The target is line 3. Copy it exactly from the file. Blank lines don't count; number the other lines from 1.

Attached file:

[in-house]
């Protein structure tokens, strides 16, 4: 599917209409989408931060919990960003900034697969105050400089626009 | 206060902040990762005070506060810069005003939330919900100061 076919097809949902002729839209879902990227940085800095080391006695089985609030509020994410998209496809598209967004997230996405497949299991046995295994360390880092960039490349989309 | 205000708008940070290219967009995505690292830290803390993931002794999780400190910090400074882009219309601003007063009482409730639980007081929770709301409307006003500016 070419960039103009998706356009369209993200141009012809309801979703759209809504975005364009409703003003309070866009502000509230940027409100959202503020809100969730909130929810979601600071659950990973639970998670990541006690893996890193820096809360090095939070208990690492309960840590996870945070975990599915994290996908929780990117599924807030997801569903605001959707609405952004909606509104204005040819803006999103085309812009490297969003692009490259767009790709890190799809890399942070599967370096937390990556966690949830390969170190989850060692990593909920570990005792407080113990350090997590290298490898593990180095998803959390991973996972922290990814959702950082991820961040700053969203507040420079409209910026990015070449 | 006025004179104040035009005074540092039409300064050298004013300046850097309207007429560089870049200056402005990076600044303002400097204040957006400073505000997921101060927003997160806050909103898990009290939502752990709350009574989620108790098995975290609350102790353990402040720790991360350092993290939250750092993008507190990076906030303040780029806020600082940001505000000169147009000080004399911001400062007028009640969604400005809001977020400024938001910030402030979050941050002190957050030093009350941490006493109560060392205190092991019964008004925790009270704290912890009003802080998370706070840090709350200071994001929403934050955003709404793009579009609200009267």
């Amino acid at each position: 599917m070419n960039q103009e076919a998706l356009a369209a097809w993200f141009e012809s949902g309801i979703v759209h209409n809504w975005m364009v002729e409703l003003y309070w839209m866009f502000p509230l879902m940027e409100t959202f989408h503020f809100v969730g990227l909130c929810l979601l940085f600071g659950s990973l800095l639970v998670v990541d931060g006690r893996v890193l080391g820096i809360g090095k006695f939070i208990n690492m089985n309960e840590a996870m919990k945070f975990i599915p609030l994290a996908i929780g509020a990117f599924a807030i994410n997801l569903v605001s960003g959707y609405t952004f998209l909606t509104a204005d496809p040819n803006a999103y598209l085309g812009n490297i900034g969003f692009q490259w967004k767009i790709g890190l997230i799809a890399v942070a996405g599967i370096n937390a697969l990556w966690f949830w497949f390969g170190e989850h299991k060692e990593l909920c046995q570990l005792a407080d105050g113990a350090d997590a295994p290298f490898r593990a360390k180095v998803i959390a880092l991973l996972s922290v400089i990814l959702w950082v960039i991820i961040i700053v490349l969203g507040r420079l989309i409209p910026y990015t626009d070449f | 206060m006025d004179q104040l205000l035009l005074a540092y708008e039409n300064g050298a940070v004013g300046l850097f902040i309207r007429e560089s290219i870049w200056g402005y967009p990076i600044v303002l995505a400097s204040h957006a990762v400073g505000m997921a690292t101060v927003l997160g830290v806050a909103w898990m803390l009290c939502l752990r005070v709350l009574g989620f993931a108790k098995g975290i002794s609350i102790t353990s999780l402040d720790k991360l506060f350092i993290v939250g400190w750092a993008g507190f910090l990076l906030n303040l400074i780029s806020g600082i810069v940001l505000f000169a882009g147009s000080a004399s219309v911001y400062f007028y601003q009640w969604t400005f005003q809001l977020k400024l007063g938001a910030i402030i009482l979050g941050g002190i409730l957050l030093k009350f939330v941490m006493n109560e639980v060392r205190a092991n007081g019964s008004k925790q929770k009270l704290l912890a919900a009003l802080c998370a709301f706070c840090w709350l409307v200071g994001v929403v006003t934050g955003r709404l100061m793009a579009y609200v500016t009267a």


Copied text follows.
């Amino acid at each position: 599917m070419n960039q103009e076919a998706l356009a369209a097809w993200f141009e012809s949902g309801i979703v759209h209409n809504w975005m364009v002729e409703l003003y309070w839209m866009f502000p509230l879902m940027e409100t959202f989408h503020f809100v969730g990227l909130c929810l979601l940085f600071g659950s990973l800095l639970v998670v990541d931060g006690r893996v890193l080391g820096i809360g090095k006695f939070i208990n690492m089985n309960e840590a996870m919990k945070f975990i599915p609030l994290a996908i929780g509020a990117f599924a807030i994410n997801l569903v605001s960003g959707y609405t952004f998209l909606t509104a204005d496809p040819n803006a999103y598209l085309g812009n490297i900034g969003f692009q490259w967004k767009i790709g890190l997230i799809a890399v942070a996405g599967i370096n937390a697969l990556w966690f949830w497949f390969g170190e989850h299991k060692e990593l909920c046995q570990l005792a407080d105050g113990a350090d997590a295994p290298f490898r593990a360390k180095v998803i959390a880092l991973l996972s922290v400089i990814l959702w950082v960039i991820i961040i700053v490349l969203g507040r420079l989309i409209p910026y990015t626009d070449f | 206060m006025d004179q104040l205000l035009l005074a540092y708008e039409n300064g050298a940070v004013g300046l850097f902040i309207r007429e560089s290219i870049w200056g402005y967009p990076i600044v303002l995505a400097s204040h957006a990762v400073g505000m997921a690292t101060v927003l997160g830290v806050a909103w898990m803390l009290c939502l752990r005070v709350l009574g989620f993931a108790k098995g975290i002794s609350i102790t353990s999780l402040d720790k991360l506060f350092i993290v939250g400190w750092a993008g507190f910090l990076l906030n303040l400074i780029s806020g600082i810069v940001l505000f000169a882009g147009s000080a004399s219309v911001y400062f007028y601003q009640w969604t400005f005003q809001l977020k400024l007063g938001a910030i402030i009482l979050g941050g002190i409730l957050l030093k009350f939330v941490m006493n109560e639980v060392r205190a092991n007081g019964s008004k925790q929770k009270l704290l912890a919900a009003l802080c998370a709301f706070c840090w709350l409307v200071g994001v929403v006003t934050g955003r709404l100061m793009a579009y609200v500016t009267a």